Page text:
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    this is what i did , i went to the lumber company and they have boards that are used for shelfing , i got one of them the size i wanted , coved it with padding and coth for the top. i did not mount mine on an old ironing board because i do not have the room to set one up in my room . so now when im not useing it i can store it in a small thin space, when i want to use it i put it on a tabe i have in my room. i did no cutting of the wood what so ever.

  8. #8
    Power Poster BellaBoo's Avatar
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    For quilting you don't want to use a soft ironing pad. It's best if it is very firm. I put one layer of cotton batting and then one layer of duck cloth (canvas) on my small ironing board that I use mostly for pressing blocks and for the big board I put one layer of cotton batting and one layer of cotton fabric. If the fabric sinks at all into the pad it will distort the fabric a lot more then you may think. As posted earlier be sure the ironing board you use for the big board has four legs not the T legs, it will have to support more weight and a wimpy ironing board won't hold up for long.

  9. #9
    Super Member thimblebug6000's Avatar
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    I found these pictures very helpful when we made ours.
    http://community.webshots.com/album/180862212jmSjuv

  10. #10
    Super Member featherweight's Avatar
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    Quote Originally Posted by AngieS
    Quote Originally Posted by egagnon291
    I need a large ironing board. I have looked on line for one but they seem to be rather expensive. Also saw many plans for making one, but I have absolutely no talent with saws and such and directions call for a furring and I have no idea what that is. I was thinking of buying a large piece of plywood that I could cover and just set on top of my cutting table when I need it, rather than trying to fit one to my existing ironing board. Has anyone tried this?
    This is one of my favorite blogs that I read and she has a nice ironing board that she did. http://teachinggoodthings.com/blog/a...ironing-board/ Maybe not exactly what you are looking for but I would love one of these myself. :)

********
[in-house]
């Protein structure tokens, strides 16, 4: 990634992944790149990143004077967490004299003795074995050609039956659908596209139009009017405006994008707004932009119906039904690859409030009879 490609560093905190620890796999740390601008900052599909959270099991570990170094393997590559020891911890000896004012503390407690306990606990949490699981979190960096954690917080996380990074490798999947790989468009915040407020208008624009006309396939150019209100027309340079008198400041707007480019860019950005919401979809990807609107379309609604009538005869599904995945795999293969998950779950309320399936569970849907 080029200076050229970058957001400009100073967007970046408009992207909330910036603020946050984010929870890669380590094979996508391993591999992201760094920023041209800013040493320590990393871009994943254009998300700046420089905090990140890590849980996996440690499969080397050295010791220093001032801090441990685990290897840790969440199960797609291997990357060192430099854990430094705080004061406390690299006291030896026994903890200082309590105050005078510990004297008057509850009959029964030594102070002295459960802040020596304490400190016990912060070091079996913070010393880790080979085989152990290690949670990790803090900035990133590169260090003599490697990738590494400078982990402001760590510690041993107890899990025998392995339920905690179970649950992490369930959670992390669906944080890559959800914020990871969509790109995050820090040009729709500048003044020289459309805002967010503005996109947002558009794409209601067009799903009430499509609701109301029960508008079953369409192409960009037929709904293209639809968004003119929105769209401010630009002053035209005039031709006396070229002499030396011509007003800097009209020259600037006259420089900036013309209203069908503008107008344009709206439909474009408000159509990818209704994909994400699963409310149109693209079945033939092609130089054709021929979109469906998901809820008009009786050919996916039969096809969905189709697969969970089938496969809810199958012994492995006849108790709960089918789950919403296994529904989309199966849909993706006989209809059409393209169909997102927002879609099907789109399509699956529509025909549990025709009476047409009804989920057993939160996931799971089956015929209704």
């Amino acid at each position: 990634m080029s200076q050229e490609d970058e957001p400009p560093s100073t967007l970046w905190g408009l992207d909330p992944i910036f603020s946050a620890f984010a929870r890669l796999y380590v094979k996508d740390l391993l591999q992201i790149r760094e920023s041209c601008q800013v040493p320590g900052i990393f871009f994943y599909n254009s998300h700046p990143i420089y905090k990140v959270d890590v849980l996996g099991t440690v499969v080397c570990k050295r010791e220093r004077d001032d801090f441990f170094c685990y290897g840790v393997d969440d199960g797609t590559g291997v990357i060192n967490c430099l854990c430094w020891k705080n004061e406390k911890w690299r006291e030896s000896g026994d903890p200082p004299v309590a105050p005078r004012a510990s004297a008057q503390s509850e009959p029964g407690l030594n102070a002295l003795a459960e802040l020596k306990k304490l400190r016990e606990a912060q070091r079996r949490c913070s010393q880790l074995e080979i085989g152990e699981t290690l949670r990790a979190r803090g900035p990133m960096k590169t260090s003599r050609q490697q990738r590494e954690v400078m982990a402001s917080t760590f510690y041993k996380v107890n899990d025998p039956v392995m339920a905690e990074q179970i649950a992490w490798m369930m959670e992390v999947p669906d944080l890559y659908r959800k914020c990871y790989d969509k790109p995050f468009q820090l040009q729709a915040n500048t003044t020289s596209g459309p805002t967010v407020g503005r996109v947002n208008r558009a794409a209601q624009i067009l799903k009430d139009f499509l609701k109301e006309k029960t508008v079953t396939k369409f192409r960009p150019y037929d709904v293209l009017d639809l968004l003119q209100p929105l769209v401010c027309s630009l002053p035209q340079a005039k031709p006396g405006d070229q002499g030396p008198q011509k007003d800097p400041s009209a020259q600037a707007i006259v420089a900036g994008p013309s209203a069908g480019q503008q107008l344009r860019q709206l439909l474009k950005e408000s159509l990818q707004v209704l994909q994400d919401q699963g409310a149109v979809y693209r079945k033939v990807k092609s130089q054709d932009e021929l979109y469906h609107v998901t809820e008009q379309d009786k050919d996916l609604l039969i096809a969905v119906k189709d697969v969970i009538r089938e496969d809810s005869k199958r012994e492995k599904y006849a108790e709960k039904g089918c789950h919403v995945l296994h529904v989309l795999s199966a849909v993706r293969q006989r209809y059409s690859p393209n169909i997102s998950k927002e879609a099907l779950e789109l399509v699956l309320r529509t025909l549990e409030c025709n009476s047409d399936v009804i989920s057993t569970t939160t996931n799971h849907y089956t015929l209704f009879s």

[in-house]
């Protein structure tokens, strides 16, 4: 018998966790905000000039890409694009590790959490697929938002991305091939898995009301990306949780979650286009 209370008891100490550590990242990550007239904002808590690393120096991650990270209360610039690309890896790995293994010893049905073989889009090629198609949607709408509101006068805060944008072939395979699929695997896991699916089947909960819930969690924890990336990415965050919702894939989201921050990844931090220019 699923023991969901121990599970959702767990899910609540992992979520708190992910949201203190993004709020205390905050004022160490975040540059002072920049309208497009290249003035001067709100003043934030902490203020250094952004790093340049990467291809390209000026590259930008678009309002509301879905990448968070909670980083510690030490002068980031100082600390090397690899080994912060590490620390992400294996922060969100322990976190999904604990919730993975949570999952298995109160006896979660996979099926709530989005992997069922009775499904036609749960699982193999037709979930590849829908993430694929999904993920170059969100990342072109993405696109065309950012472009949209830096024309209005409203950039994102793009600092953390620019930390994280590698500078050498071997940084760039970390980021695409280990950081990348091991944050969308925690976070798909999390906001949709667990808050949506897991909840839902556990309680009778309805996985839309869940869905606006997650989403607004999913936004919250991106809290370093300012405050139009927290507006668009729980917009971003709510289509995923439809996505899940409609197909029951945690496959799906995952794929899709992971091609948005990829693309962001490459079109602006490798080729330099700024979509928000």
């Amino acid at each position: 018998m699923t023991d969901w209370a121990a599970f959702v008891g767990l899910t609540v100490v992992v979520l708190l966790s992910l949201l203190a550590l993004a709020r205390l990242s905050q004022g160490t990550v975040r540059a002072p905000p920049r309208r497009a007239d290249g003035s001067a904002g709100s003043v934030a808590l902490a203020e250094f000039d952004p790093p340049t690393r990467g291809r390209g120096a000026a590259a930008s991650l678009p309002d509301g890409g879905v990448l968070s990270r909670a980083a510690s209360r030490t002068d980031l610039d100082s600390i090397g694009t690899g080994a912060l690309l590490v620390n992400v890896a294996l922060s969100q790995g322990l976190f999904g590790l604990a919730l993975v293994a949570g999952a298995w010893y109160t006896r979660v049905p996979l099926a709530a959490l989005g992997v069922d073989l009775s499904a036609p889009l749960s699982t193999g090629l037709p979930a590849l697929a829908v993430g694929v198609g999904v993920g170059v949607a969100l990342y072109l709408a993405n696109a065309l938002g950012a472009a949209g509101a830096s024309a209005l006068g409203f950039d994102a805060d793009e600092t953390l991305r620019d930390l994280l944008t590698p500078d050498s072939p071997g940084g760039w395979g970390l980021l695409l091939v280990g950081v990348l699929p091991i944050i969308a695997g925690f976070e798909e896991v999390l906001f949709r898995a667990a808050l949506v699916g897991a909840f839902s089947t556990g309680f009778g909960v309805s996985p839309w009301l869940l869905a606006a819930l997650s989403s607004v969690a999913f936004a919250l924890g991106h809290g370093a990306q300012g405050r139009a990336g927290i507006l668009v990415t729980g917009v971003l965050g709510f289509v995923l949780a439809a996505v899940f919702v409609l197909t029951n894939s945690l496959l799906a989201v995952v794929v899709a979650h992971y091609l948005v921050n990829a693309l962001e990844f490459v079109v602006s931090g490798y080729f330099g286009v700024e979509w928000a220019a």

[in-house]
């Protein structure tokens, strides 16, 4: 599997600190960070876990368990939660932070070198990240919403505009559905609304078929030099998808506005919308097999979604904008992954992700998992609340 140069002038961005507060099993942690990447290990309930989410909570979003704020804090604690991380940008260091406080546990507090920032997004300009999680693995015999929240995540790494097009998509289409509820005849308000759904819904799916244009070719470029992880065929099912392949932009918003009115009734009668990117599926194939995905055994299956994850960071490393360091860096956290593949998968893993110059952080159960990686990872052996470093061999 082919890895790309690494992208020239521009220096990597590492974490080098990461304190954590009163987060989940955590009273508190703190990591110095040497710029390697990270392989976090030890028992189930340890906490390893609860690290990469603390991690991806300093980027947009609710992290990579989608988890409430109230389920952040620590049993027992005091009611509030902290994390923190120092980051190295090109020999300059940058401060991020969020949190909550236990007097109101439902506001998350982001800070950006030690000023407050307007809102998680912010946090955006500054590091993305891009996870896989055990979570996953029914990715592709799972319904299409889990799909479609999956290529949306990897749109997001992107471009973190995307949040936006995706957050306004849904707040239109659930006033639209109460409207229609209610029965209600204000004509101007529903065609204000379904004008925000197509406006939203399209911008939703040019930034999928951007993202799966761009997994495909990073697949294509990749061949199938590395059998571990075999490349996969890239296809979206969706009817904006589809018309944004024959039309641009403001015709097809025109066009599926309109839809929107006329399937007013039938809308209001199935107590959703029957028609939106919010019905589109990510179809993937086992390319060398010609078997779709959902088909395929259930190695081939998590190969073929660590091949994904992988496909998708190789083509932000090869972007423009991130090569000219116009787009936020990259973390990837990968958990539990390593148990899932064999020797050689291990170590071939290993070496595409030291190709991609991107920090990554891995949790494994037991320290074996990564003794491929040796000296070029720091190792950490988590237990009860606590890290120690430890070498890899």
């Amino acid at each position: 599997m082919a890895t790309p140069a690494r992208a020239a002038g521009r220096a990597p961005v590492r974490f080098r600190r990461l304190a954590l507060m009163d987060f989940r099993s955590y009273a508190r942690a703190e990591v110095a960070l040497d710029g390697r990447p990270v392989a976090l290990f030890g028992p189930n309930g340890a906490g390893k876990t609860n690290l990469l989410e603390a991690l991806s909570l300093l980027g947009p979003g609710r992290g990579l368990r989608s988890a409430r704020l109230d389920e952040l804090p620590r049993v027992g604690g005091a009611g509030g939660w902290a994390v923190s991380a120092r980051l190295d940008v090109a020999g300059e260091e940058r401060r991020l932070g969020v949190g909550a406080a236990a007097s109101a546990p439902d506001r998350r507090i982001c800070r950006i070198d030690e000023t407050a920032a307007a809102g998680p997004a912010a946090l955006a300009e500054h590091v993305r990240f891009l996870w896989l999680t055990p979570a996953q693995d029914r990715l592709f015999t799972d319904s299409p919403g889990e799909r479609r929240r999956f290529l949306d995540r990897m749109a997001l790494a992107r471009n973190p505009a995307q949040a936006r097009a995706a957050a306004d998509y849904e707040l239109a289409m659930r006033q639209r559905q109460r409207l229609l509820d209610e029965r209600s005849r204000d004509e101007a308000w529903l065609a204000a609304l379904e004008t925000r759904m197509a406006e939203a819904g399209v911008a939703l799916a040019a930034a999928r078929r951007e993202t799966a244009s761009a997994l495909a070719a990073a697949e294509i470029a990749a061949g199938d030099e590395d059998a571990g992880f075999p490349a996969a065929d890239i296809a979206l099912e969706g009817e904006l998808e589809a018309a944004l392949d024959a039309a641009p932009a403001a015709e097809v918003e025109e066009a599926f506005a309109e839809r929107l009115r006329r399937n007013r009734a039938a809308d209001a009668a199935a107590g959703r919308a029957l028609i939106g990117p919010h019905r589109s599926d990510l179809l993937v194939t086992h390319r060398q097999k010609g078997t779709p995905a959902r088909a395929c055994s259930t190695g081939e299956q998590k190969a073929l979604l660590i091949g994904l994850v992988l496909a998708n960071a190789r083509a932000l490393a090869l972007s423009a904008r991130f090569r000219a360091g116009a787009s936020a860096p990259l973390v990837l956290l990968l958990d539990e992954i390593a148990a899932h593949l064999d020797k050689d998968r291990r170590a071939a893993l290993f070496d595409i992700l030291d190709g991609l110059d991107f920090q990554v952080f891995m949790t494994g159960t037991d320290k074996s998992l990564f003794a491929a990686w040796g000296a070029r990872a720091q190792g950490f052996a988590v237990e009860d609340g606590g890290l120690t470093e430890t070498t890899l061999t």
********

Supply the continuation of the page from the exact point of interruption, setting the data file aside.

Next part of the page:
This is an awesome idea. I think this would be a little easier to get set up rather than lifting the board onto the cutting area. That could be a little heavy to lift up.

  11. #11
    Super Member AliKat's Avatar
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    Most lumber stores and Home Depot and such will cut the wood for you to size. The all you need is either a heavy duty stapler or a hammer and proper nails.

    Me: I would barter with someone who could do it for me. I buy the materials and someone else do the labor and I'd make them a meal or a cake or something.

    Barter-ing is wonderful.

    ali

  12. #12
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    Quote Originally Posted by featherweight
    Quote Originally Posted by AngieS
    Quote Originally Posted by egagnon291
    I need a large ironing board. I have looked on line for one but they seem to be rather expensive. Also saw many plans for making one, but I have absolutely no talent with saws and such and directions call for a furring and I have no idea what that is. I was thinking of buying a large piece of plywood that I could cover and just set on top of my cutting table when I need it, rather than trying to fit one to my existing ironing board. Has anyone tried this?
    This is one of my favorite blogs that I read and she has a nice ironing board that she did. http://teachinggoodthings.com/blog/a...ironing-board/ Maybe not exactly what you are looking for but I would love one of these myself. :)
    This is an awesome idea. I think this would be a little easier to get set up rather than lifting the board onto the cutting area. That could be a little heavy to lift up.

    There may also be a way to attach a lever clamp underneath. This would allow the board to remain attached for easier set up and take down if you're in that situation. I didn't like that the board was permanently attached through the metal ironing board top. I was going to research an solution to this the next trip to the home supply store. I'm sure there's got to be a way!

    I would suggest making a removable cover that can be taken off and washed. My cover is always getting all sorts of stuff laid on it. I like the idea of having a clean place to iron my project pieces.

    Pam

  13. #13
    Super Member CorgiNole's Avatar
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    I made a board with rails that rests on top of the ironing board. I do recommend a strong/sturdy ironing board as mine is the one which self-destructed earlier this week under the weight of the board plus a stack of books and fabric. Thankfully not the iron.

    Cheers, K

  14. #14
    Junior Member Lobster's Avatar
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    Try http://www.daystyledesigns.com/quiltingironingboard.htm, it's meant to be a really good way of making your own pressing board with a good firm surface.